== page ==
20. Buyers pay how much for their real estate agent?

a) 3%
b) Split 50/50 with the seller’s agent
c) $0
d) 6%

21. When you’re selling your home, who decides what price you list your home for?

a) The listing agent
b) The homeowner
c) The listing agent’s broker
d) It’s a team decisions between you, the buyers agent, and the listing agent.

22. Are all appliances automatically included in the sale of a home?


23. Is the garage counted in the home’s appraised square footage?

a) Yes
b) No
c) Only If it’s 3 car or bigger.
d) Counts as ½ the normal square footage

24. Can agents tell the buyer about the ethnic makeup and crime rates of a neighborhood? 


25. You’re writing an offer to buy a house and the selling agent tells you they have other bids.  Do you have a right to demand proof?


26. If the escrow period expires, can the buyer and seller still go through with the sale?


27. Are you obligated to get your mortgage with the same bank or loan officer you were preapproved with?


28. If you go through a short sale or foreclosure, do you always need to wait 7 years before getting another home loan?


29. What does the mortgage term APR stand for?

a) Aggregate Property Rating
b) Adjusted Prime Rate
c) Annual Property Ranking
d) Annual Percentage Rate

30. You have to be a U.S. citizen to get a government-backed mortgage.


31. How many signatures does it usually take to close a real estate transaction – buyer and seller combined?

a) 350
b) 240
c) 49
d) 108

32. Mortgage interest rates are most tied to what financial instrument?

a) Treasury index and futures
b) Price of oil
c) The bond market
d) The stock market

33. Is it legal for realtors or loan officers to get kickbacks from inspectors, appraisers, vendors, etc.?

a) Yes
b) No
c) Sometimes
d) Only if they divulge to the buyer

34. What is an easement right?

a)    A right of way granted for someone to access your land.
b)    The rights of a city to annex your land.
c)    The right to inspect the attic or foundation of a home.
d)    A right for someone to inspect your land.

35. The real estate “TDS” stands for:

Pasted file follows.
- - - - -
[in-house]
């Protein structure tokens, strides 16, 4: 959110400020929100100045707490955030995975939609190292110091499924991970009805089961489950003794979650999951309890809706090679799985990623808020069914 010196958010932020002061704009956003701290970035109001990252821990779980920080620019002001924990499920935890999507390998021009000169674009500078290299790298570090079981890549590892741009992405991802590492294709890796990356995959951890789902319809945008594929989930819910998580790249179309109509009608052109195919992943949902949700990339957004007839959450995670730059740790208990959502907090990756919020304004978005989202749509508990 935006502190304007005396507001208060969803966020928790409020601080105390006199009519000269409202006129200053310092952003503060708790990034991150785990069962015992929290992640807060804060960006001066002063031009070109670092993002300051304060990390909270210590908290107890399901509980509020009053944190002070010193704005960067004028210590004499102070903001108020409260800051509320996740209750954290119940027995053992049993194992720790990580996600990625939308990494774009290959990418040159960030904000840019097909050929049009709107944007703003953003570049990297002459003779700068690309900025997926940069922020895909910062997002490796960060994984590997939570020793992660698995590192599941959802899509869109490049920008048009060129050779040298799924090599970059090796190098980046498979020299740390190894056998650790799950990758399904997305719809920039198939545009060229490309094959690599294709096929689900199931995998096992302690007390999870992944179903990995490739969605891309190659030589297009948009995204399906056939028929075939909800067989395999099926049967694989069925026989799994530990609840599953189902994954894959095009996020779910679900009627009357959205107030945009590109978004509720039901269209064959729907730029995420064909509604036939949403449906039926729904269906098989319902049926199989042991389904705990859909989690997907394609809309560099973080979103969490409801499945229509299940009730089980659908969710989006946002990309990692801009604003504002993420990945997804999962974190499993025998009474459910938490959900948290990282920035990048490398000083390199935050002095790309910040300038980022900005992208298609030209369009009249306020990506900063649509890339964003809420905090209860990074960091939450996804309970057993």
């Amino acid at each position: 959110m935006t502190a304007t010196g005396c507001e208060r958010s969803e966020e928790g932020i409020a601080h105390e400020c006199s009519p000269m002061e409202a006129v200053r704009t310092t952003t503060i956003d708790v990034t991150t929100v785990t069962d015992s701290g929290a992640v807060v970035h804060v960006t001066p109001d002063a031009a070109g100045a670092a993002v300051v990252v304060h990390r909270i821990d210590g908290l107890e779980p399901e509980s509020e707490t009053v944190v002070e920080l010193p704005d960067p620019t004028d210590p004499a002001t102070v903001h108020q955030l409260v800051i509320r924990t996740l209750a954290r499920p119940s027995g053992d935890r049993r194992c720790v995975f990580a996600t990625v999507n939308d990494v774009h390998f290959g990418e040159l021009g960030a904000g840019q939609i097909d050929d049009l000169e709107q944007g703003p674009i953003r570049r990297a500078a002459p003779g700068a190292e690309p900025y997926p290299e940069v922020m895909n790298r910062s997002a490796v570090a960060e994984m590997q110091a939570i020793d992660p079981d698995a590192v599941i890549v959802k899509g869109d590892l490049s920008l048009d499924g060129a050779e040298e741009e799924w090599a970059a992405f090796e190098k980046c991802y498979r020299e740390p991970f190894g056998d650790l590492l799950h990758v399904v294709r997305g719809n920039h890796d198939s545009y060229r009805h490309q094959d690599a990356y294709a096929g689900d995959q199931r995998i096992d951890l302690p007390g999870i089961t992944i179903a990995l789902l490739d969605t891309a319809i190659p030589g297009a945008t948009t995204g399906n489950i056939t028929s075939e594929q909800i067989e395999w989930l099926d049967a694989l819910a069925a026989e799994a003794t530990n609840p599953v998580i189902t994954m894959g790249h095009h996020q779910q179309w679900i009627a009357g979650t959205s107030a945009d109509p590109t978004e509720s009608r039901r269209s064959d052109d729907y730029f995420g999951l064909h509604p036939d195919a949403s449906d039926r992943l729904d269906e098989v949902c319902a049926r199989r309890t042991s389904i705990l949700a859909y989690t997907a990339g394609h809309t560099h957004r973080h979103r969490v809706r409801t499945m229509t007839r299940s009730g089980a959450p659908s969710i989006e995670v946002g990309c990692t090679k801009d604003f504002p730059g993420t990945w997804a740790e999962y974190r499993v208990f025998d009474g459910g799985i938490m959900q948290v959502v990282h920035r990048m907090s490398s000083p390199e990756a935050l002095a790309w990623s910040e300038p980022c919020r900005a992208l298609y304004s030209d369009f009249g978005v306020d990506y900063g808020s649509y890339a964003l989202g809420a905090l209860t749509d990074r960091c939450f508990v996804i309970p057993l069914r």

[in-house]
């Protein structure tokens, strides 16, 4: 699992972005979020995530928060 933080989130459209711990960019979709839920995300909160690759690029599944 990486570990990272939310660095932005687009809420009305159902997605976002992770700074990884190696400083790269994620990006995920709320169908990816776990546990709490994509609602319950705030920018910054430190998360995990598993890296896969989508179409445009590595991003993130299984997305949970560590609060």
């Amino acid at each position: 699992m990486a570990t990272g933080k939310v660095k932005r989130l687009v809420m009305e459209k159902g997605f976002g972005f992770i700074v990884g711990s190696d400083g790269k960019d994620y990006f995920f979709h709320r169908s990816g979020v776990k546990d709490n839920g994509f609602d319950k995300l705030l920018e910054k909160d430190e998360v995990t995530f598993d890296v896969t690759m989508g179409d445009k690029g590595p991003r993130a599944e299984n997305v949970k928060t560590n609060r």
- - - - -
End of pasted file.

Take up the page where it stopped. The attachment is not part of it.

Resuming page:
a) Total Disaster Statement
b) Transferred Documents Standard
c) The appraisal
d) Transfer Disclosure Statement


How many answers do you get right? 

0-10 Don't quit your day job!
11-20 Rookie!
21-25 Not bad at all!
26-29  Great knowledge.
30+  You're a genius!
All of them.  Stop Googling!

1. b) 30 days 
2. a) Need to sell their home before they can close on a purchase
3. b) Preapproved
4. a) Yes
5. d) 3-6% of purchase price
6. c) Prices of comparable properties that have sold in the area
7. d) All of the above
8. b) Lead Based Paint
9. c) Condo
10. b) The landlord
11. False
12. False
13. d) Real Estate Owned
14. b) 13%
15. c) 40% rent/60% own
16. a) 20%
17. Yes
18. b) Credit score and income
19. c) 2 bathrooms and 1 bedroom
20. c) $0
21. b) The homeowner
22. No
23. b) No
24. No (Disclosing ethnic, crime, or even school stats is illegal to prevent the practice of redlining.)
25. No (Agents do not have to disclose or prove other offers.)
26. Yes
27. No
28. No (In most cases, you can buy again in 2-4 years if all other factors are in order.)
29. d) Annual Percentage Rate (The APR factors in the interest rate and all costs over the life of the loan.)
30. False (To buy you need to be a legal resident, but not a citizen.)
31. b) 240 (It's estimated there are 108 buyer signatures and 132 seller signatures in a real estate sale, but of course this will vary.)
32. c) The bond market
33. b) No (According to RESPA, the Real Estate Settlement Procedures Act.)

34. a)  A right of way granted for someone to access to your land.

35. d) Transfer Disclosure Statement